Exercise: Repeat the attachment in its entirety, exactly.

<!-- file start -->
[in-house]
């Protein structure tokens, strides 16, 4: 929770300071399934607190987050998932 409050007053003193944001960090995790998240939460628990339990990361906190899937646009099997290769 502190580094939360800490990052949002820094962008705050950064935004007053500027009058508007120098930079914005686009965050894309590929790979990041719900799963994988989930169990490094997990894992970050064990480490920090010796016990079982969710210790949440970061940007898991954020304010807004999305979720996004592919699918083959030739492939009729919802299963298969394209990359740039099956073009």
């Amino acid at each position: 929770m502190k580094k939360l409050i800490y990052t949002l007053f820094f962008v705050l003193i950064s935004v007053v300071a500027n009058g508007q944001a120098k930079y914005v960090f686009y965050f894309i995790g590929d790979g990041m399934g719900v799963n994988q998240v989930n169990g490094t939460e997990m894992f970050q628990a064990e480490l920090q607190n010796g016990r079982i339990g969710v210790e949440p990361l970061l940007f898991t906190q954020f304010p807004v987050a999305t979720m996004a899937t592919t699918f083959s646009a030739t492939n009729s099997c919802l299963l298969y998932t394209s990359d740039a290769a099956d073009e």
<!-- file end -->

[in-house]
């Protein structure tokens, strides 16, 4: 929770300071399934607190987050998932 409050007053003193944001960090995790998240939460628990339990990361906190899937646009099997290769 502190580094939360800490990052949002820094962008705050950064935004007053500027009058508007120098930079914005686009965050894309590929790979990041719900799963994988989930169990490094997990894992970050064990480490920090010796016990079982969710210790949440970061940007898991954020304010807004999305979720996004592919699918083959030739492939009729919802299963298969394209990359740039099956073009």
């Amino acid at each position: 929770m502190k580094k939360l409050i800490y990052t949002l007053f820094f962008v705050l003193i950064s935004v007053v300071a500027n009058g508007q944001a120098k930079y914005v960090f686009y965050f894309i995790g590929d790979g990041m399934g719900v799963n994988q998240v989930n169990g490094t939460e997990m894992f970050q628990a064990e480490l920090q607190n010796g016990r079982i339990g969710v210790e949440p990361l970061l940007f898991t906190q954020f304010p807004v987050a999305t979720m996004a899937t592919t699918f083959s646009a030739t492939n009729s099997c919802l299963l298969y998932t394209s990359d740039a290769a099956d073009e």